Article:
“I just wanted to truly say thank you for putting these templates together. I worked on this…last week and it was extremely simple to use and I thought really provided a professional advantage and tool to give the customer….TRULY THANK YOU!”

But after the proposal hours exercise above, I decided that it was time to quantify this work.

  • How many competitive proposals have I worked on for clients?
  • How many sole source responses have I worked on for clients?
  • How many of these “extremely simple to use” (my client’s words, not mine) templates have I assembled?

Obviously I had all the data; I just had to pull it together.

So I went to Toggl Track (and to other sources) to quantify my total proposal work, searching for billable (and in the cases of Bredemarket’s own proposals, nonbillable) work and identifying all the projects.

Sharing the quantification

Once that was done, I was able to create a neat handy dandy summary.

Which I put into a brochure.

Which I then added to various pages on the Bredemarket website.

September 10, 2021 iterative revision to https://bredemarket.com/bredemarket-and-proposal-services/.

And, of course, I’ll share the information in this blog post when I publish it and distribute it via my social media outlets-not forgetting Instagram, of course. (Did you notice that my statistical graphic is square? Now you know why.)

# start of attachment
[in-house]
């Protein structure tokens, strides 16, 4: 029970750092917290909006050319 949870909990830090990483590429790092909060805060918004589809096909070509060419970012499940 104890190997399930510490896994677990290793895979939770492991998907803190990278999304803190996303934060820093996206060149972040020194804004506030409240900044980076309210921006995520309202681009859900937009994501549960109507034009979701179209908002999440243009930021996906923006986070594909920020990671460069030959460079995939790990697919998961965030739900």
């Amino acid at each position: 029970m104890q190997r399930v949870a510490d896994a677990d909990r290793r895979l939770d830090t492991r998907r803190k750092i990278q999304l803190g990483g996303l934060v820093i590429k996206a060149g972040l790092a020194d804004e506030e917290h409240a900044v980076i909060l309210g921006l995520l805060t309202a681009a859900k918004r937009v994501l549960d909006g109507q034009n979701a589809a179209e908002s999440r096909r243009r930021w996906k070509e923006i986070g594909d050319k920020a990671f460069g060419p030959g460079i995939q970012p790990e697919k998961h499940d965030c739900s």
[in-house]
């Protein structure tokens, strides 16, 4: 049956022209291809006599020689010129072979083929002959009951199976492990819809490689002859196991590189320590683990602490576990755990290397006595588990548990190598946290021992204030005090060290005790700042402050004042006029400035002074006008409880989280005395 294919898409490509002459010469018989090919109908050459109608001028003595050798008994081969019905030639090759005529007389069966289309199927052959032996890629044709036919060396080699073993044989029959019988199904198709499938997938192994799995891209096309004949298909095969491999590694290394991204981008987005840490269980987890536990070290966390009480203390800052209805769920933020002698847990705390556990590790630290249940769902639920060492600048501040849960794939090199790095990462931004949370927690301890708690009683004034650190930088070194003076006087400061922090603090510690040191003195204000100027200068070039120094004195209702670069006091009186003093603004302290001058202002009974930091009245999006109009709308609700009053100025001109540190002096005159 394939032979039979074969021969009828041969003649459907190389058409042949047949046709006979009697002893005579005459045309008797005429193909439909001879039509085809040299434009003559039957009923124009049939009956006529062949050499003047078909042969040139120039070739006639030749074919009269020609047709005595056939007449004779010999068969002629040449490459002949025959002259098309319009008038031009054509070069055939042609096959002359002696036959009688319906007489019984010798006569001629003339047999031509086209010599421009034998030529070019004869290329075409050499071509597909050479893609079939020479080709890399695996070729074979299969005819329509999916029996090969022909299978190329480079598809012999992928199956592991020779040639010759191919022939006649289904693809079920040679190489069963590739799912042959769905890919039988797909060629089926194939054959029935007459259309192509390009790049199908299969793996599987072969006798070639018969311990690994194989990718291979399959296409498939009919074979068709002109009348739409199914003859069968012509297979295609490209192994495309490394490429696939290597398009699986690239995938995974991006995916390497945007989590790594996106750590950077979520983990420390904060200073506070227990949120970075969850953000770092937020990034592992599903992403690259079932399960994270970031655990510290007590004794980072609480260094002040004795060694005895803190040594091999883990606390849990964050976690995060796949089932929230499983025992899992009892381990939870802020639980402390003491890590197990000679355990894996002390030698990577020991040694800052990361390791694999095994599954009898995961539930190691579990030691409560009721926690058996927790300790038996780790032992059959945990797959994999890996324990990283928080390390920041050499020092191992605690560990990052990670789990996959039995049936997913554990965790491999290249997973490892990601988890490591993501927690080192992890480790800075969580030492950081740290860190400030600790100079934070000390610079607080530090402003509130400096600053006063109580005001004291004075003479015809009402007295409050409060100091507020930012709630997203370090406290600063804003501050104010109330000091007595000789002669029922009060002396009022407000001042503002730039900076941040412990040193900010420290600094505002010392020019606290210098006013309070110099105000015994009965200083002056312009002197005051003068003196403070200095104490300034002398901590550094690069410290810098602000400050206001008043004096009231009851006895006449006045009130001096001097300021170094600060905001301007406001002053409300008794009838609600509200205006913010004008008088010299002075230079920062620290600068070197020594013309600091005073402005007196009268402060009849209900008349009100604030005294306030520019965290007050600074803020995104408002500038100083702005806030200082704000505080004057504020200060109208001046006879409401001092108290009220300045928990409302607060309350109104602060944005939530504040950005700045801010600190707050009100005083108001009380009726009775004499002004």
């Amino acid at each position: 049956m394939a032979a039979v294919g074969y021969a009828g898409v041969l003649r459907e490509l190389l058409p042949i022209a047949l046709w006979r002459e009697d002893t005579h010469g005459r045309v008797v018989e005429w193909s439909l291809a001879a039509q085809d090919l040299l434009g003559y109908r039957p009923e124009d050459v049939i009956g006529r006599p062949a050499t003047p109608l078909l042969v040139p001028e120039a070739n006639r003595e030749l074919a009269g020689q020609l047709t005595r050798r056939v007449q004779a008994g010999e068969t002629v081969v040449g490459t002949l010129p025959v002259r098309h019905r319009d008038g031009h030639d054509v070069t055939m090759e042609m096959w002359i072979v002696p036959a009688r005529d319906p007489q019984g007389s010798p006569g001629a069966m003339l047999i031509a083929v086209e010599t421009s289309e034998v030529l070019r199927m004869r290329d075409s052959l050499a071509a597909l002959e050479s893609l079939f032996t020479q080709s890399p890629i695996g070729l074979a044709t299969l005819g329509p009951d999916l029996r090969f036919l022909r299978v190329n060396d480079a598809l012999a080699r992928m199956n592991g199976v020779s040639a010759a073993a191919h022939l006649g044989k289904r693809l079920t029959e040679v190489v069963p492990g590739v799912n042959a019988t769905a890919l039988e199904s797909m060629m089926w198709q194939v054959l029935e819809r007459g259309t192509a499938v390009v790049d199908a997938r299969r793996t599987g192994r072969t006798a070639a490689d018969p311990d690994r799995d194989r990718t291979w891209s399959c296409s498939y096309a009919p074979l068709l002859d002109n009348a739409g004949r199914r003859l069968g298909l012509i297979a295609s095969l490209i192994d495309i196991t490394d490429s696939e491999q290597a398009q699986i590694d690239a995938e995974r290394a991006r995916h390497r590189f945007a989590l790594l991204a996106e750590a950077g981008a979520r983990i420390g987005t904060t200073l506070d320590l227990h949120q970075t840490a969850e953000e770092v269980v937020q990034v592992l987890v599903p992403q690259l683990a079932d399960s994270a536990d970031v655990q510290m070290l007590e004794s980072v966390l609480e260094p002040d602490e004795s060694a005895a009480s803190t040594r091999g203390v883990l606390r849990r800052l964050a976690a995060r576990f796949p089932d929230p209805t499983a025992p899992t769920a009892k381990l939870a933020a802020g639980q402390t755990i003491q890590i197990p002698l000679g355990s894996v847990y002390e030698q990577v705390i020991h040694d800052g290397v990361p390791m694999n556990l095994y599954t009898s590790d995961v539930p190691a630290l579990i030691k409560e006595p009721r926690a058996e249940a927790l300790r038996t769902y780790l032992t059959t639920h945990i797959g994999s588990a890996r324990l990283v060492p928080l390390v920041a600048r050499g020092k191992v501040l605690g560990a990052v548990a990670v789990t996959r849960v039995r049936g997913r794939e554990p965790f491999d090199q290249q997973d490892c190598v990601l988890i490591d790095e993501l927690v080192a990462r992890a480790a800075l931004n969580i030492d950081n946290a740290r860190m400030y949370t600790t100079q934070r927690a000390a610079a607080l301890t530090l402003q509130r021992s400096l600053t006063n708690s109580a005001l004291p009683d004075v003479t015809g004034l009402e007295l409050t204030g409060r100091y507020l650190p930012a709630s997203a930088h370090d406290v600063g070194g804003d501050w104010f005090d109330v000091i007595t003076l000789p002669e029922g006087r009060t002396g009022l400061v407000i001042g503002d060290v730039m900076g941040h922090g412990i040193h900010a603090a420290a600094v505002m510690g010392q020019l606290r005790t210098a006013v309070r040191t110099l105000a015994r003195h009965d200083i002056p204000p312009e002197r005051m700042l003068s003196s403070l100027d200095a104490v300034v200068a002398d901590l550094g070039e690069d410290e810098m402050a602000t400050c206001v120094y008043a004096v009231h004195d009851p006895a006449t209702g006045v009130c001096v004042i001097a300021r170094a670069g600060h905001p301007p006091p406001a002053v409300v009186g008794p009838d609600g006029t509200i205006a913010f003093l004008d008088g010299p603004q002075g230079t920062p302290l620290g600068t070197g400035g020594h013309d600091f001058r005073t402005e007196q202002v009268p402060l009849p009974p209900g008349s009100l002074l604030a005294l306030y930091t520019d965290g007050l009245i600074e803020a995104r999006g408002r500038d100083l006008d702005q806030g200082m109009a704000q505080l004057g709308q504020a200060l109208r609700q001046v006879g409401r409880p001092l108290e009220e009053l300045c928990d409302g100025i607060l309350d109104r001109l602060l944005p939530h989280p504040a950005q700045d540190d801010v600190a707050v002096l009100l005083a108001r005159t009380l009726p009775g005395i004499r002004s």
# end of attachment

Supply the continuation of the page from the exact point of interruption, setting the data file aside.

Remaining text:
And I need to share this information in one more place, but that’s a topic for another time.

Can my proposal services help you?

If my experience (now with better quantification!) can help you with your proposal work, then please contact me.

DHS TSA mDL Public Meeting general observations

As I previously noted, today (June 30, 2021) was the day for the Department of Homeland Security’s Transportation Security Administration to hold its public meeting on its Request for Comment on “Minimum Standards for Driver’s Licenses and Identification Cards Acceptable by Federal Agencies for Official Purposes; Mobile Driver’s Licenses.” (See PDF or text version. The second link contains the method for providing comments.)